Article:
Egypt’s constituent assembly early Friday adopted a draft constitution that will be put to a referendum, replacing the one abrogated after the fall of Hosni Mubarak last year, chairman Hossam el-Ghiriani announced.
The Islamist-dominated assembly, boycotted by liberals and Christians, approved the 234 articles in a marathon meeting that started shortly after noon on Thursday and went on all night.
“We have finished working on Egypt’s constitution. We will call the president today (Friday) at a reasonable hour to inform him that the assembly has finished its task and the project of the constitution is completed,” said Hossam al-Ghiriani, head of the assembly in a live broadcast of the session which lasted about 19 hours.
He added that the next step would be preparing for the referendum which the president will call for.
The text, adopted unanimously according to Ghiriani, was to be sent to President Mohammed Mursi and a referendum held in two weeks.
The opposition, which has mobilized unprecedented rallies since Mursi assumed broad powers last week, accuses the president and allies in the constituent assembly of railroading the charter through for a quick referendum.
The constitution will replace the one suspended after president Hosni Mubarak’s overthrow in early 2011.
The opposition mostly disagreed with the rushed manner in which the assembly was operating and opposes some of the draft charter’s provisions on rights and freedoms.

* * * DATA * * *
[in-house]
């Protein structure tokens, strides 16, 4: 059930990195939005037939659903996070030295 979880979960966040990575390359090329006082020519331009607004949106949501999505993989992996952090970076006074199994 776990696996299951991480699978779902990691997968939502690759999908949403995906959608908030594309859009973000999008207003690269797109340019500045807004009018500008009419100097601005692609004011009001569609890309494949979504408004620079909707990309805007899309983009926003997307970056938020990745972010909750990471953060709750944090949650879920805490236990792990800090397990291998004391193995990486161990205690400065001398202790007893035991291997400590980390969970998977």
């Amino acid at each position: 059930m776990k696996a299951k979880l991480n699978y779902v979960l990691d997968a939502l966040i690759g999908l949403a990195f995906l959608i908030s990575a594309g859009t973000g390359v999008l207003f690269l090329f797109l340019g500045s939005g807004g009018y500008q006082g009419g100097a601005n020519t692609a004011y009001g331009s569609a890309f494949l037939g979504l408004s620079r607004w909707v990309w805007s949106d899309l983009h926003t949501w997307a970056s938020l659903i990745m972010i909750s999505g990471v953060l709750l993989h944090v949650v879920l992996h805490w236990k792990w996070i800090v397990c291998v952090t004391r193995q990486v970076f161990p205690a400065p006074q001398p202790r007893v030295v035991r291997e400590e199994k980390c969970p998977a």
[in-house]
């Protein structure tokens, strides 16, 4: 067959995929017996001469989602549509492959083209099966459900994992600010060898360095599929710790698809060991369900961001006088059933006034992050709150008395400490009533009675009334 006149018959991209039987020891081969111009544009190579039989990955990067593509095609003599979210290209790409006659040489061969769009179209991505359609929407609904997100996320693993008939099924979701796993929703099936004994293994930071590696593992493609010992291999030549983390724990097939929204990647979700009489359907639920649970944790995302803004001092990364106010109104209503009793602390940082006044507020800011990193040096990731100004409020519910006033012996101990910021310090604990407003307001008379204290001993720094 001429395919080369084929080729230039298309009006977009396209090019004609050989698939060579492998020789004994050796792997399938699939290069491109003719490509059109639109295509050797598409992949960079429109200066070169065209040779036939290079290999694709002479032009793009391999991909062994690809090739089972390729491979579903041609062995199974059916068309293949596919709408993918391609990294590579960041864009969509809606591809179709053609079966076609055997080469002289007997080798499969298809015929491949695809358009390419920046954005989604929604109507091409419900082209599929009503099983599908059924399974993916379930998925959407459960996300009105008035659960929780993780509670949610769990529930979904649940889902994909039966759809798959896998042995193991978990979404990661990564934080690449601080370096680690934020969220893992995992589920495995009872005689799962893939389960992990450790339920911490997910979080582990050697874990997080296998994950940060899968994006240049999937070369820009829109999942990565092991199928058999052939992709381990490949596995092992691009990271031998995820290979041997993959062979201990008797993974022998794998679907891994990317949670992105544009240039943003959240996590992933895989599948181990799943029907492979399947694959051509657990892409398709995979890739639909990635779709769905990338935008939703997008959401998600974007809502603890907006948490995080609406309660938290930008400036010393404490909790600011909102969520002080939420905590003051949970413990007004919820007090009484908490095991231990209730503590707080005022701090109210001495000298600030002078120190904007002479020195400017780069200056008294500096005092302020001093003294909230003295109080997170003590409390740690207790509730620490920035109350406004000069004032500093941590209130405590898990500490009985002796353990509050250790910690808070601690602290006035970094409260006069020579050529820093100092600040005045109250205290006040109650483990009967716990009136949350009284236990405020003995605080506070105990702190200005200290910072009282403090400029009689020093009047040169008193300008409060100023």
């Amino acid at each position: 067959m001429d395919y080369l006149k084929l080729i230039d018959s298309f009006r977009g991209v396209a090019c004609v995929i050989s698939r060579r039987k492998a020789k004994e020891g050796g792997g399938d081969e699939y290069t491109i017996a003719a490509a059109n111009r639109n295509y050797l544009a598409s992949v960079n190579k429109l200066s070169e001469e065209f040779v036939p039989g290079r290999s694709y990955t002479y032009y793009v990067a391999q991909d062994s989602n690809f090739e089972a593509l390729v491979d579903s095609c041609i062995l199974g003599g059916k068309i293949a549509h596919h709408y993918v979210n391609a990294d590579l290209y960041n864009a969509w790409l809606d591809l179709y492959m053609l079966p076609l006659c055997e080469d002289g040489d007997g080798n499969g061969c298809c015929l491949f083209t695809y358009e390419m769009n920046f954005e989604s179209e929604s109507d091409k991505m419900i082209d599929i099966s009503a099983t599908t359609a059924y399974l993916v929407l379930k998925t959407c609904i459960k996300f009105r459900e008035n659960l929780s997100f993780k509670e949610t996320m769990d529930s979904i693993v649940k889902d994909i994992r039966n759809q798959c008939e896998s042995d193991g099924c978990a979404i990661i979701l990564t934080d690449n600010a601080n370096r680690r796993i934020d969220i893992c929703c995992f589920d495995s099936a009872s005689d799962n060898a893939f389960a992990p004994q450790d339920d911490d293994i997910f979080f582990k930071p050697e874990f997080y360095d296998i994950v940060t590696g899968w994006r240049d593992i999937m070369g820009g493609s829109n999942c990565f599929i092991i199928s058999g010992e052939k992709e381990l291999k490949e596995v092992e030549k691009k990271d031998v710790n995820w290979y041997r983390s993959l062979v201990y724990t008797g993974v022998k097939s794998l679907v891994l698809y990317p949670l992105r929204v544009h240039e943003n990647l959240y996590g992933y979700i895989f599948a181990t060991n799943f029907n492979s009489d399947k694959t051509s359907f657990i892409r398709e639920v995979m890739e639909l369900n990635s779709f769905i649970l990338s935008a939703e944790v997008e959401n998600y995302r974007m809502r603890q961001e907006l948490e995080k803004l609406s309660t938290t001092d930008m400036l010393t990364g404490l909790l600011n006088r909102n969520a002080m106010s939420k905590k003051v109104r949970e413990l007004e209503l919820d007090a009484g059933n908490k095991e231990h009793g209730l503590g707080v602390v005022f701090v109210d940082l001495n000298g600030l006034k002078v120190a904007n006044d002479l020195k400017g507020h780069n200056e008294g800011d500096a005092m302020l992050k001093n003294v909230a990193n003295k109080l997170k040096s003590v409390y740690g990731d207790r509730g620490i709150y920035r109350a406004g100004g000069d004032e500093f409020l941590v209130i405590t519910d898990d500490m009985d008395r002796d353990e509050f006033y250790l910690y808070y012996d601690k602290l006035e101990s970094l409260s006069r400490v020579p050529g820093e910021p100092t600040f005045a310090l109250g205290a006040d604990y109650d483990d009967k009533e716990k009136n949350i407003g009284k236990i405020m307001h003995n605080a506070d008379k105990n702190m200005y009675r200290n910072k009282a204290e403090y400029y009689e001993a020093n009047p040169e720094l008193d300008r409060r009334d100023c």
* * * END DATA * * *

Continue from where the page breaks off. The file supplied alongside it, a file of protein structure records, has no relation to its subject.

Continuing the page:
Christians objected to an article that seeks to narrow the meaning of “the principles of Islamic law” to the tenets of Sunni Muslim jurisprudence.
Heba Morayef, Human Rights Watch Egypt director, said some of the draft articles on freedom of expression and religion resemble a “penal code.”
“Some of the provisions are penal code provisions. You don’t list all the things that you are not allowed to do, you’re supposed to set up the rights and limitations,” she said.
A number of private newspapers announced that they would not appear on the street on Tuesday to protest at what they consider to be a lack of press guarantees in the new charter.
Abdallah Sennawi, a member of the Committee to Defend Freedom of Expression and Thought, said private television channels would follow suit on Wednesday.
Mursi’s decree, described by the opposition as dictatorial, stripped courts of the right to annul the controversial constituent assembly ahead of an expected court ruling on Sunday.
It shields Mursi’s decisions from review by the judiciary, which he and his movement believe retains Mubarak-era appointees who are opposed to the Islamists.
The top Cassation Court has suspended work to protest against the decree, which will expire once the constitution is ratified.